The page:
It was in my ‘new studio’ at Pound Pill, in 1975/76 that I made the sculptures for a show at Angela Flowers. It was my first one at Portland Mews, off D’Arblay Street in Soho, a place with two rooms that was twice the size of Angela’s Lisle Street Gallery.
This was when sculptors working with steel were in evidence everywhere – carving wood, making sculpture with natural materials and using traditional techniques, were all out of fashion. I was rural rather than urban, as was Nick Pope, former student and now friend, whose first show at Tony Stokes’ gallery Garage, was around this time.
The D’Arblay Mews gallery had a sanded, stained and polished wooden floor with a very strong streaky grain, both light and dark brown. This was not a good surface for my quiet walnuts. The prevailing debate as to whether sculpture should sit on a plinth or on the floor was as ever in my mind. Almost all of these new works were meant to stand directly on to the floor, occupying our space, the space of the viewer.
Ivor Heal came to my rescue, he was then working at the V&A, with Carol Hogben (they bought a drawing from me – Seven Columns). Ivor was at the beginning of his long and distinguished career as an Exhibition Designer. From his employers and from the cellars of the V&A, we borrowed enough carpet tiles to cover the two spaces of the gallery. We worked all weekend to fit them.
I can’t say that covering the woody floor with hairy grey tiles was to the liking of the gallery owner, the new floor covering was a Monday morning surprise, but she did not ask me take it up. My sculpture was more at home against the grey floor and stood very well into the soft tiles.
That show, complete with a catalogue (that featured a short essay by William Packer), was a modest success. There was some Art Press coverage and unusually four works sold. It looked good, however, this showing was an example of the way that a number of works prioritised before the exhibition as the best or most important, by the artist and the dealer, can rearrange themselves as more or less significant sculptures, during installation and the run of the show.
I was still trying to invest my sculpture with ‘intelligence’, a hangover of Systems art and knowing Malcolm Hughes and Michael Kidner at Bath Academy. Using invented mathematical schemes to give the work import and order. I constructed several sculptures from thick planks of elm or walnut, they were only partly carved. The opportunity to invest these works with feeling was limited by this systematic process – I was trying to be too clever, such a rigorous discipline was not my forte. Nevertheless it should be said that as I was searching for my own voice – at least I was curious enough during this journey to explore different languages.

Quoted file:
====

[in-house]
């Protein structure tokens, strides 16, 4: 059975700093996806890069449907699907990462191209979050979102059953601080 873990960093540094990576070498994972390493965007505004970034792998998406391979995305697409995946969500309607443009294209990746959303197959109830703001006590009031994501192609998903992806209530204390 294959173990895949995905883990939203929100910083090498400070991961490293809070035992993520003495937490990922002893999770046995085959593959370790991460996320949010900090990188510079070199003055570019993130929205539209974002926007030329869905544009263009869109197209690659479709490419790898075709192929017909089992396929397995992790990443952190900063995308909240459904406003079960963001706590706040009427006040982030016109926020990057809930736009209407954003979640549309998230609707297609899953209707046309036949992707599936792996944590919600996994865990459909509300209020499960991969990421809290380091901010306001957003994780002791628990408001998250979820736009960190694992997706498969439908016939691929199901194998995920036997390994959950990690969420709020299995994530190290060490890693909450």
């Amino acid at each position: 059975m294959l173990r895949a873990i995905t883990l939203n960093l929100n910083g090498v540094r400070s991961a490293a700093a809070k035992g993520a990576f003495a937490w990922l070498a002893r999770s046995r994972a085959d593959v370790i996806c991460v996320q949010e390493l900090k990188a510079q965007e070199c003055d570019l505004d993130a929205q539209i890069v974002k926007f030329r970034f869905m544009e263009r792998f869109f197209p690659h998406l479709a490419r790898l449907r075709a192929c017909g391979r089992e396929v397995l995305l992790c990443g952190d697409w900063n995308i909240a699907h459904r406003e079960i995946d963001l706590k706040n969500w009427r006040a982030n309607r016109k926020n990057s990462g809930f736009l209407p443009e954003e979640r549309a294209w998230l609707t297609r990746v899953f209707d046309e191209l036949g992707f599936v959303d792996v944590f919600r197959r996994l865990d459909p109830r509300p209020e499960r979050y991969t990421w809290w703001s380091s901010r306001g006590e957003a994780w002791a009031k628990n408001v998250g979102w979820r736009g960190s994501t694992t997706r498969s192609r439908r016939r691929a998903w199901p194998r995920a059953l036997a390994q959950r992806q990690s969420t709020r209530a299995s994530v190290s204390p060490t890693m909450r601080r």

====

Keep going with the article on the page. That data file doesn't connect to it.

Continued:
It was 4 Cubes and 4 Spheres that came out on top from that show, although low down on my original list. It is now in the Arts Council Collection, bought by Andrew Dempsey and exhibited at the Hayward in the exhibition Arts Council Collection. A smaller work was also a success Bending Oak, bought for the Contemporary Art Society by Peter Diamond and Nancy Balfour, exhibited at the Serpentine Gallery some years later and then donated to Salisbury Museum and Art Gallery.
Bending Oak is a most natural piece, as the green wood dried, the oak moved and the ‘mathematics’ of the work had to give way to the demands of nature. As the oak began to bend, a concerned Monte Little, Curator of the John Creasey Collection of Contemporary Art at Salisbury, swopped it for another of my sculptures, which I believe is called 7 Spheres.
My Angela Flowers show went on to Southampton Art Gallery, curated by Liz Ogborn, with the addition of earlier works. Good sculptures such as Heroine and Unique were included in the show. I have always underestimated Unique, I still cannot comprehend how I had arrived at that particular combination of wood and steel. My friends John and Gil Honeychurch bought Oak Relief, a circle, square and triangle construction from the Southampton show.
In case you’re wondering, after the exhibition at Angela Flowers, the carpet tiles were returned unharmed to the V&A.
In 2003 4 Cubes and 4 Spheres was exhibited again at the Longside Gallery, Yorkshire Sculpture Park, at an event called Sculpture in the Age of Aquarius – works from the Arts Council Collection, and comprised sculpture by Garth Evans, Ivor Abrahams, John Davies, Peter Hide, Tony Smart, Nick Pope, Katherine Gili and Michael Lyons. These are all artists better known in the 70s, but subsequently almost forgotten. The curator Jon Wood, of the Henry Moore Institute, called us the ‘lost generation’.